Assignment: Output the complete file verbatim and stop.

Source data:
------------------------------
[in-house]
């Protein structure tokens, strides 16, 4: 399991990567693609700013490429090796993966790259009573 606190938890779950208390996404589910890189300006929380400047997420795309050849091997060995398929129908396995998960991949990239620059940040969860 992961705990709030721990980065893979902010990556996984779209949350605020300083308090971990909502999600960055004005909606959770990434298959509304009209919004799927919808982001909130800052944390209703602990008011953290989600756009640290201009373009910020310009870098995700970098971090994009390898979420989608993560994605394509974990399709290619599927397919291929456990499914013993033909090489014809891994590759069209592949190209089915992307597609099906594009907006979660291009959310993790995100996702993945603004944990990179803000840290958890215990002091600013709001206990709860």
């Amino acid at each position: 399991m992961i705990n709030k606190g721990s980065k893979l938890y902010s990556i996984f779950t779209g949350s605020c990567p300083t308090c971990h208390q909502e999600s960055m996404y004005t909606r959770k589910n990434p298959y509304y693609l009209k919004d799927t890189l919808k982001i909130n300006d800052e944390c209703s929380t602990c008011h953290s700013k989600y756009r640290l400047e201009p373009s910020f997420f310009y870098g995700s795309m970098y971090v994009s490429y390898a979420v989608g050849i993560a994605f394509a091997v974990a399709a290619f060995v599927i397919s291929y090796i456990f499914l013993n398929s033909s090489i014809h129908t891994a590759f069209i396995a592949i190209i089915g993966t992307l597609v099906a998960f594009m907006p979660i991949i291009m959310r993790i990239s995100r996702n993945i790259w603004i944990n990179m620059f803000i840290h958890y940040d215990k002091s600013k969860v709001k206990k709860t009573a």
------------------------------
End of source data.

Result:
[in-house]
């Protein structure tokens, strides 16, 4: 399991990567693609700013490429090796993966790259009573 606190938890779950208390996404589910890189300006929380400047997420795309050849091997060995398929129908396995998960991949990239620059940040969860 992961705990709030721990980065893979902010990556996984779209949350605020300083308090971990909502999600960055004005909606959770990434298959509304009209919004799927919808982001909130800052944390209703602990008011953290989600756009640290201009373009910020310009870098995700970098971090994009390898979420989608993560994605394509974990399709290619599927397919291929456990499914013993033909090489014809891994590759069209592949190209089915992307597609099906594009907006979660291009959310993790995100996702993945603004944990990179803000840290958890215990002091600013709001206990709860």
């Amino acid at each position: 399991m992961i705990n709030k606190g721990s980065k893979l938890y902010s990556i996984f779950t779209g949350s605020c990567p300083t308090c971990h208390q909502e999600s960055m996404y004005t909606r959770k589910n990434p298959y509304y693609l009209k919004d799927t890189l919808k982001i909130n300006d800052e944390c209703s929380t602990c008011h953290s700013k989600y756009r640290l400047e201009p373009s910020f997420f310009y870098g995700s795309m970098y971090v994009s490429y390898a979420v989608g050849i993560a994605f394509a091997v974990a399709a290619f060995v599927i397919s291929y090796i456990f499914l013993n398929s033909s090489i014809h129908t891994a590759f069209i396995a592949i190209i089915g993966t992307l597609v099906a998960f594009m907006p979660i991949i291009m959310r993790i990239s995100r996702n993945i790259w603004i944990n990179m620059f803000i840290h958890y940040d215990k002091s600013k969860v709001k206990k709860t009573a």